Make Beauty is taking a slower, artsy approach to beauty

At a time when the beauty world is moving faster than ever, led by trendy brands like e.l.f. and ColourPop, opting for the slow road is a bold choice. Make Beauty, now in its sixth year, is doing just that, and privileging unconventional artistry at the same time.

Rather than following a strict product release calendar to satisfy consumers’ desire for newness and trying to hit a certain quota each month, as many brands do today, the brand “rolls with each product as it’s developed,” said Ariana Mouyiaris, the brand’s creative director. That means making changes when necessary, even if that requires pushing a launch back. “We’re not really chasing time; we’re trying to just create things we believe in.”

Its most popular products include the trend-forward Succulent Mist ($25) for hydration and its Marine Salve ($20), an upscale take on Vaseline that’s received recognition from The New York Times and Allure. But its highly pigmented lipsticks and eyeshadows are also top sellers across its retail partners, which include Net-a-Porter and Need Supply.

Slower beauty
Mouyiaris, who co-founded the company with her father and the brand’s CEO, Nikos Mouyiaris, hasn’t always had such a laissez-faire approach to product development, however. In the beginning, she was bent on launching 14 new products per season. That urgency led to a 250-item collection, but she felt storytelling (what the product does and its benefits) around each product was missing.

“To tell 14 stories without a massive audience isn’t the best way for us to do business, so we’ve tried to focus in more,” she said. The brand has since whittled its inventory down to 100 products, and now releases more “single hits,” as Mouyiaris calls the individual product launches that roll out every few months. This allows them not just to save money, but also to go deeper on social media with each product, exploring the various ingredients, properties and benefits that are involved — all key elements in attracting online beauty fiends today.

“We’re moving away from a very fast-paced calendar and trying to create strong staples and key products that we believe in, in terms of their formulation and their timelessness,” explained Mouyiaris.

Although its sales figures are not public, they were reported to be growing at triple digits in April of last year.

An artful approach
Make is also taking a more artful approach than is typical for a beauty brand today, but it’s reminiscent of other movements like slow fashion and slow food, all of which launched in response to today’s increasingly sped-up world.

The focus on creativity over blatant consumerism has been in Make’s DNA since it launched, when it began regularly collaborating on products with creatives like furniture designer Faye Toogood, and photographers Erik Madigan Heck and Vassilis Karadis — certainly not the buzziest names around. Fashion designer Maryam Nassir Zadeh, the quiet arbiter of Brooklyn-chic, is probably the most well-known of the brand’s past partners.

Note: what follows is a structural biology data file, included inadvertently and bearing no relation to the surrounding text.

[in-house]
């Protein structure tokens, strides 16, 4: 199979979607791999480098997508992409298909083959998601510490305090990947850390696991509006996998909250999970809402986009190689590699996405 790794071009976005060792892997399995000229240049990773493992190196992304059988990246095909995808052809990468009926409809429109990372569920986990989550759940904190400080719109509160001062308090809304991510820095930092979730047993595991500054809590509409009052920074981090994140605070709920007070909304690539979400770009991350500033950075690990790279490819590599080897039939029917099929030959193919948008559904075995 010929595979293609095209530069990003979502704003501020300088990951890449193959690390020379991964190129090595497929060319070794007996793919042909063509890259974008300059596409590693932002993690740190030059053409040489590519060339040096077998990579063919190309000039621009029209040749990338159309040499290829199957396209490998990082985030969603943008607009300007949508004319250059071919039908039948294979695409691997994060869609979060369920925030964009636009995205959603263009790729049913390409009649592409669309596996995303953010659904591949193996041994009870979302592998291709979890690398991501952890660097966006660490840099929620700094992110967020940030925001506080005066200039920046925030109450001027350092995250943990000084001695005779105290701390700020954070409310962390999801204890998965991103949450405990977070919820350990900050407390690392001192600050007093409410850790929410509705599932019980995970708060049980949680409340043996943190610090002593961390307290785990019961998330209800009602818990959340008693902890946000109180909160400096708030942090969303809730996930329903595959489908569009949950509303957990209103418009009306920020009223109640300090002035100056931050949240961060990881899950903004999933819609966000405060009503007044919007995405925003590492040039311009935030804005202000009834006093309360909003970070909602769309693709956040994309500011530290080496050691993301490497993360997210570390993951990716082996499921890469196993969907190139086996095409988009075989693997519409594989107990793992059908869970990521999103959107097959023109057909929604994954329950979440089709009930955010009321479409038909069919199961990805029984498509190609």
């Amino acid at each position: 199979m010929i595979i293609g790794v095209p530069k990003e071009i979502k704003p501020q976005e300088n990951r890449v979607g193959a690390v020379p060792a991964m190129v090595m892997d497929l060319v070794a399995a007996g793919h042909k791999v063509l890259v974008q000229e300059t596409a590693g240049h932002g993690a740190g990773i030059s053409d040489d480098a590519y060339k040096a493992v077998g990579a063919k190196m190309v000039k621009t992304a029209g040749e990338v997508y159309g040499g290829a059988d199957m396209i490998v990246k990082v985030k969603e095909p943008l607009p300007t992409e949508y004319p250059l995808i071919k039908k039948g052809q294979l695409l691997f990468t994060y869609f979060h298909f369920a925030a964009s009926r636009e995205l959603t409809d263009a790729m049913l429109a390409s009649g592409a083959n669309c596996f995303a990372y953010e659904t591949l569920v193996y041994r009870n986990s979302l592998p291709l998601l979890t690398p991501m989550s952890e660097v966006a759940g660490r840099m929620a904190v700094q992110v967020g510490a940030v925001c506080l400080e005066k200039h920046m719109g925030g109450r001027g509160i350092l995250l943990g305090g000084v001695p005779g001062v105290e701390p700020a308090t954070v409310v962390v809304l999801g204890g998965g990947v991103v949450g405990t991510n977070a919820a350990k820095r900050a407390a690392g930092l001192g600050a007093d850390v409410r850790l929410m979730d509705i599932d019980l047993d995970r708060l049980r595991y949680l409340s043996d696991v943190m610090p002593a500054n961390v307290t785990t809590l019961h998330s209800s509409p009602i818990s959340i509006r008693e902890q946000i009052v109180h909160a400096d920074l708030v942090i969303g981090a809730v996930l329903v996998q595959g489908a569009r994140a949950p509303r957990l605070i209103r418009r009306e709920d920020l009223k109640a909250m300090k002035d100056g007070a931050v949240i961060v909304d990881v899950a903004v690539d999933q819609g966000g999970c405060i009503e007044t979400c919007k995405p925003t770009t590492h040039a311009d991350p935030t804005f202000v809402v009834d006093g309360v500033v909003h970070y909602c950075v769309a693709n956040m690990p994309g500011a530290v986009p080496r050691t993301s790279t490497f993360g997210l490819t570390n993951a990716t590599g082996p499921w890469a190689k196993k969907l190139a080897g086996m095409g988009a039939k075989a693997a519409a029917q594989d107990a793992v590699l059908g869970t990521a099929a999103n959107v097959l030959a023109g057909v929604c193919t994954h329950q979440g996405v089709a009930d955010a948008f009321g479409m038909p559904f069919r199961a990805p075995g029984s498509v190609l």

“We really wanted to approach beauty from a place of creative self-expression and connect with artists we felt were really interesting, in terms of their practice and approach to color,” said Mouyiaris, whose own background is in design. Partners are tasked with coming up with a concept, which Make then helps them translate into various product collections, comprised of products like eyeshadow and primer.

Convincing these capital-A artists to hop on board a consumer-driven project hasn’t been hard, said Mouyiaris, because they’re given so much freedom over what results. “It’s not something that’s been churned out by us, with their name just slapped on it,” she said. “It’s very much a conversation.”

Still, Make Beauty is not immune to the allure and potential power of an Instagram-weaned influencer. “As an independent brand, we’re always looking for people who have wider scope and reach than we do,” said Mouyiaris.

As such, the brand has commissioned people like the internet-famous performance artist Isabelle Killoran to do a series of “inspired how-to videos,” or avant-garde renditions of the usual online beauty tutorial, for different products. The resulting videos — one of which features her inexplicably dipping clothing in a body of water — focus little on the actual product application.

Most recently, the company worked with the influencer Madelynn (or @madewin on Instagram, where she has 296,000 followers) on a special vegan lip and cheek tint. Continuing the artistic theme, she created a 16mm short film to fete the launch.

According to Mouyiaris, taking a more strategic and studied approach to who Make relies on for so-called “influence” helps them stand out from the crowd. What’s more, she said, “it makes the final product more novel.”

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